Is there going to be a trade war?

2017’s prologue was a dreadful crisis for the world’s largest economic group. The European Union (EU) today the EU consists of 28 member states, 27 if the UK doesn’t count. Quite often, it is stressful for them to think about their role in the world’s business, especially the relationship with a long neither-friend-nor-foe powerful nation such the U.S..

Unfortunately, it’s looking more likely for a trade war in the era of the new US president, Donald Trump, rather than a peaceful transatlantic relationship like during the Obama Administration. This trade war can happen.

Besides, the EU must confront Brexit, a referendum by UK citizens to quit the EU. The negotiation was expected to begin in early 2017 and might take up to two years, causing a loss of confidence with the investors and businesses associated with the global trade.

If we look back, two years ago, the EU had just been through the Greek government-debt crisis. In the years 2016-2017, the EU economy was being cured. The GDP of the Eurozone members had risen up from 1.6 percent in 2015 to 1.7 percent in 2016, according to the European Commision. However, it was still lower than expected.

The EU’s economy was getting better and it’s still going in a positive way. According to the European Economic Forecast, the GDP is expected to rise up to 1.9 percent according to the Wall Street Journal, but the relationship with America during Trump’s era might give the EU a headache.

Many Europeans were shocked when America’s new president won the election. It wasn’t just his slogan of “America First,” but also his new policies and the potential new role of America in global trade.

For sure it will lean towards being protectionist rather than the free trade in which America has been a leader for decades. To bring “justification” back to the citizens like Trump promised, he has also adjusted free trade agreements (FTA), which means other members within the agreement are being affected as well.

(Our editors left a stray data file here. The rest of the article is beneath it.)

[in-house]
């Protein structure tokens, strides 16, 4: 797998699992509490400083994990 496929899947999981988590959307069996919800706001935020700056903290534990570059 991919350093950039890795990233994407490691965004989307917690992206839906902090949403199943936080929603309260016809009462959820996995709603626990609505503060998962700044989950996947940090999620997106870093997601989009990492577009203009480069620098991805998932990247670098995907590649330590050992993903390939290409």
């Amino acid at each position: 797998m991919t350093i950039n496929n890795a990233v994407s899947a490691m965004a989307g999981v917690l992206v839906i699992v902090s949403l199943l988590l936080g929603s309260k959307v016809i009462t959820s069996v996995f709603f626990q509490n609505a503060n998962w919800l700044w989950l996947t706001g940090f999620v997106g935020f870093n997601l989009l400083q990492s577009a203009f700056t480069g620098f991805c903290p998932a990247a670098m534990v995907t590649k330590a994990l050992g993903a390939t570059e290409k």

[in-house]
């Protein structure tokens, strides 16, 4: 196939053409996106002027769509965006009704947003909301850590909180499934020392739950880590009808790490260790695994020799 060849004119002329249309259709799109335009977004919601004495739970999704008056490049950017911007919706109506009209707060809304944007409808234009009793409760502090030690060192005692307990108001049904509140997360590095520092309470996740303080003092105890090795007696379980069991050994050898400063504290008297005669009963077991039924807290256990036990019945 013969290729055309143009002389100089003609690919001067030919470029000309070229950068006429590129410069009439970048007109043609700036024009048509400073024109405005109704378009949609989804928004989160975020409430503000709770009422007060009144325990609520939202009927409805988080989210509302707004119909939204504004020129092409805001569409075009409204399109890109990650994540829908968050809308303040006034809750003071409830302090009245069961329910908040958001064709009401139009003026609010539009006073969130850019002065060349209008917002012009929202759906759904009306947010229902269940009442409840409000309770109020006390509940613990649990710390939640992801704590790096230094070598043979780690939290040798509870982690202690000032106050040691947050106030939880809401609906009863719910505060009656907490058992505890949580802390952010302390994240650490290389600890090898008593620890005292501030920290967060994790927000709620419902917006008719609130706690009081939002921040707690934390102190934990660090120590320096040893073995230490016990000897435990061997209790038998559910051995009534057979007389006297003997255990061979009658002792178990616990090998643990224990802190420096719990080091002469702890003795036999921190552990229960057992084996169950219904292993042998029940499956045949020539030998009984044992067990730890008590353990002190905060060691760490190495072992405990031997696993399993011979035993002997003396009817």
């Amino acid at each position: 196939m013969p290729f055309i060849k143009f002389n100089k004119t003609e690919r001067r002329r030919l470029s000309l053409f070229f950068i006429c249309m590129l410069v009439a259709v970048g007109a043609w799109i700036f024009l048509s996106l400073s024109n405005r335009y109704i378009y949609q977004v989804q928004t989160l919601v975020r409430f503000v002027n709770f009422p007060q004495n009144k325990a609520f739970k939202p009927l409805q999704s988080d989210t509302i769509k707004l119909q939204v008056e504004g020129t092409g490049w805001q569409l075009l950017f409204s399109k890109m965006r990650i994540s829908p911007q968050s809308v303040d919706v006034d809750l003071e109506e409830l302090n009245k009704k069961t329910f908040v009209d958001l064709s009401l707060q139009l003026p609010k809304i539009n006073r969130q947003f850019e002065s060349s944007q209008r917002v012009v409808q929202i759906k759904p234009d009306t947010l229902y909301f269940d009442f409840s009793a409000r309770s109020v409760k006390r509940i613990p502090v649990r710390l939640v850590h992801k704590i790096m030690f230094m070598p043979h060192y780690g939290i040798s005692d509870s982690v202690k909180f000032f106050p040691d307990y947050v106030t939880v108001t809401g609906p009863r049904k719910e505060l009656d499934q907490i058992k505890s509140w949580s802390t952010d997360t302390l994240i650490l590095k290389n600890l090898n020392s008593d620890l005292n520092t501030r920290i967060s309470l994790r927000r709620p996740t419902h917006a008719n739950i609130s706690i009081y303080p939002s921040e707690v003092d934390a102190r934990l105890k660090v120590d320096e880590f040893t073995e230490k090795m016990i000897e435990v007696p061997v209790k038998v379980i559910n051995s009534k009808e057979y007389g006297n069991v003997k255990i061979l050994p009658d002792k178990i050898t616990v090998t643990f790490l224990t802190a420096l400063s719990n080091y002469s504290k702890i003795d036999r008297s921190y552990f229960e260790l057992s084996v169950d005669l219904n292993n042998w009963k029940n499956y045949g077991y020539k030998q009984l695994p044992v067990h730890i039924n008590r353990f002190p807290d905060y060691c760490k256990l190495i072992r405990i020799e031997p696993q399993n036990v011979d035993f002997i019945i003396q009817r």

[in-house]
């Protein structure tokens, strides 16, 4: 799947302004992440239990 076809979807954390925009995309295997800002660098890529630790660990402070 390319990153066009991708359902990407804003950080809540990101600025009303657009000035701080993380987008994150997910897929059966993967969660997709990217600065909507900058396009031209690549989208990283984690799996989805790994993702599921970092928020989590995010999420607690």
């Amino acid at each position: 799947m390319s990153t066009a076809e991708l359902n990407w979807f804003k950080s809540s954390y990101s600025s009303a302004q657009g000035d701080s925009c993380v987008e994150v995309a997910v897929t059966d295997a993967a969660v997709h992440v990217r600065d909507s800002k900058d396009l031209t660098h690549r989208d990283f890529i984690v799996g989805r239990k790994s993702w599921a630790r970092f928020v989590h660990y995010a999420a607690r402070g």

Recently, in an interview with members of the European press, the new president said, “I would tell BMW that if you are building a factory in Mexico and plan to sell cars to the US without a 35 percent tax then you can forget that.” With just one sentence, the stock price of BMW fell by 1.5 percent, VW by 1.8 percent and Mercedes by 1.6 percent, according to Bloomberg News and Reuters.

Analysts didn’t view at it as a surprise because Trump was just doing what he had promised to Americans. Some Europeans view it as “the prologue of the trade war,” which is bound to happen sooner or later.

In addition to the trade war, policies of the Secretary of Foreign Affairs and Secretary of Defense are being changed. Trump has said that NATO, an organization including the U.S. and Europe, is “obsolete” and that Europe must participate in the organization more. He bet the integration among European countries wouldn’t succeed; and he said that he views the UK’s Brexit as a good sign.

Trump also wanted to maintain the relationship with Russian President Putin as if he is trying to kick EU over the edge. These policies have worried a lot of the EU’s leaders, because it looks like a nightmare that is becoming real. Since Trump viewed the EU as useless, it doesn’t look likely they can stay allies.

However, the EU must remain “cool” to attract and bring back the confidence of investors both in America and Europe. As long as it goes on, they must move forward, forward in a way with the least of Trump’s “populism” effects.

-Chanidapha Orachorn